> does intervene in the evolutionary process, but does it hidden behind
> quantum indeterminacy (so we can't see him doing it or realize it's anything
> other than chance). It also rules out any other imaginative way that TEs
> might have come up with to make God personally but slyly active in the
> evolutionary process. God is dead. The cosmos is now all that is, or that
> will ever be. (Bonus points if you recognize the quotation.)
> So, if life has to evolve, there would appear to be only two ways in which
> it can do so. First, IF God has very carefully planned the universe, so
> that the natural laws will eventually and necessarily produce one or more
> planets which develop a front-loaded DNA which contains the entire
> evolutionary program within it, then life and man can and will develop, by
> wholly naturalistic processes, even though God is dead. (Just as you can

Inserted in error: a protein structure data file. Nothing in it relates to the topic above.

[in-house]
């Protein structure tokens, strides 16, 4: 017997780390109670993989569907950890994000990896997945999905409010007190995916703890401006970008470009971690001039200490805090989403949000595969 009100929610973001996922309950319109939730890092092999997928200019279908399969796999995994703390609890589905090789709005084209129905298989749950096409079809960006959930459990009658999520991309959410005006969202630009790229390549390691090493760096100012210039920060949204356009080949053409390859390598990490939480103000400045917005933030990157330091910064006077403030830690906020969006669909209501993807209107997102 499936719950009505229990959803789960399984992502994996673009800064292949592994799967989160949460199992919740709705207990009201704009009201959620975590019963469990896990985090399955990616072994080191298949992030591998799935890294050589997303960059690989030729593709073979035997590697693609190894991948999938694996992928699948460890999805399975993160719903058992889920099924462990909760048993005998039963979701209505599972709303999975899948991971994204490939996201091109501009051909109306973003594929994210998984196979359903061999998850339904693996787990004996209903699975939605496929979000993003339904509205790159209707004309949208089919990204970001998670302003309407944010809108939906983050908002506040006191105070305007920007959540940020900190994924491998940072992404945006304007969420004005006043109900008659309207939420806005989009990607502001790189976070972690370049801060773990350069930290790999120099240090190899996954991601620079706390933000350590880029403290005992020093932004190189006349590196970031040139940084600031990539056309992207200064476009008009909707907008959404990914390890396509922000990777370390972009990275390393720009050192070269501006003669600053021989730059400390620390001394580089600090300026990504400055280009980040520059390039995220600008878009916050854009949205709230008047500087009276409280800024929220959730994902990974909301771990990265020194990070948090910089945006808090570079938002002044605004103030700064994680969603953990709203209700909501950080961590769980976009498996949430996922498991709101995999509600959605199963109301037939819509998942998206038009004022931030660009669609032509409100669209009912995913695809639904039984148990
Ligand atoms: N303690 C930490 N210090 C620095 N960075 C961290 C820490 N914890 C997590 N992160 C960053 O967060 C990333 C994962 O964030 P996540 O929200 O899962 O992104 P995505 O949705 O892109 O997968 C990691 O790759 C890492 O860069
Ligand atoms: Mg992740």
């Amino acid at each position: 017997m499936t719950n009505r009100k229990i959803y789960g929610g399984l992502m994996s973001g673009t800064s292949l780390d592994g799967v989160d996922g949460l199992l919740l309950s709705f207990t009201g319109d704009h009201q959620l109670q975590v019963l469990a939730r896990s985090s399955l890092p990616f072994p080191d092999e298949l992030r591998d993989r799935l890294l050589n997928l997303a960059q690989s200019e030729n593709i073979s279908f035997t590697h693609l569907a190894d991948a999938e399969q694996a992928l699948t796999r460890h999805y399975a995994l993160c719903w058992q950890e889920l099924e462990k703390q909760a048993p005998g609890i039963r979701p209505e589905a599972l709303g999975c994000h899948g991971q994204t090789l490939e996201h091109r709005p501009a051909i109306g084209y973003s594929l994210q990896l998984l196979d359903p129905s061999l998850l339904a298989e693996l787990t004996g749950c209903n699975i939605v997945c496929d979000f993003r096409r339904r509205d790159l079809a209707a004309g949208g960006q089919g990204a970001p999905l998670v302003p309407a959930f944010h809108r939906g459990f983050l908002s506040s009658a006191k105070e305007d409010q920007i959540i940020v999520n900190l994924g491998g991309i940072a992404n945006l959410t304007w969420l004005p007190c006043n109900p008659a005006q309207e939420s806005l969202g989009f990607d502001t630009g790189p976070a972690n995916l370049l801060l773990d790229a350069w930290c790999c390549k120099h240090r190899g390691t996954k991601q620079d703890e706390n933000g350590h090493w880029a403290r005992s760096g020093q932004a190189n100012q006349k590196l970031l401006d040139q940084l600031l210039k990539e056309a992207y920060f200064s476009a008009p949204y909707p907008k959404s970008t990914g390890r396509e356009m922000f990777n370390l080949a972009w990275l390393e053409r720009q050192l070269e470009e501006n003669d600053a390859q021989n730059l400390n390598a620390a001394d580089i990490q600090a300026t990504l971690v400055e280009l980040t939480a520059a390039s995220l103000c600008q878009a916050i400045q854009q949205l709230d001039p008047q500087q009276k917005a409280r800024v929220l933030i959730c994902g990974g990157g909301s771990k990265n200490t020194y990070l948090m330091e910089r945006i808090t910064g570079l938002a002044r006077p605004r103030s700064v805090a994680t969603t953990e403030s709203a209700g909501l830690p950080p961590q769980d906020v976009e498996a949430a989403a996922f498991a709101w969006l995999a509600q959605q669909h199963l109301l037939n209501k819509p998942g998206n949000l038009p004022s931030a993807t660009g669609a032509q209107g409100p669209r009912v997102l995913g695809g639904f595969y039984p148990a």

> set a timer on your oven or your living room lights or your VCR so that they
> will turn on after you are dead.) Second, if God planned the universe to
> emerge naturally only up to the creation of watery planets, and was
> intending to supervise the creation of life and man personally when the time
> came, then the emergence of life and man is now entirely dependent upon
> chance. Will the right molecules come together to create amino acids and
> nucleotides? Will nucleic acids and proteins form? Will they remain stable
> for the millions of years likely!
>
> to intervene before chance incorporates them into a cell? And will that
> cell survive, and reproduce in sufficient numbers to guarantee the
> continuity of life? And will cells eventually learn to live in colonies?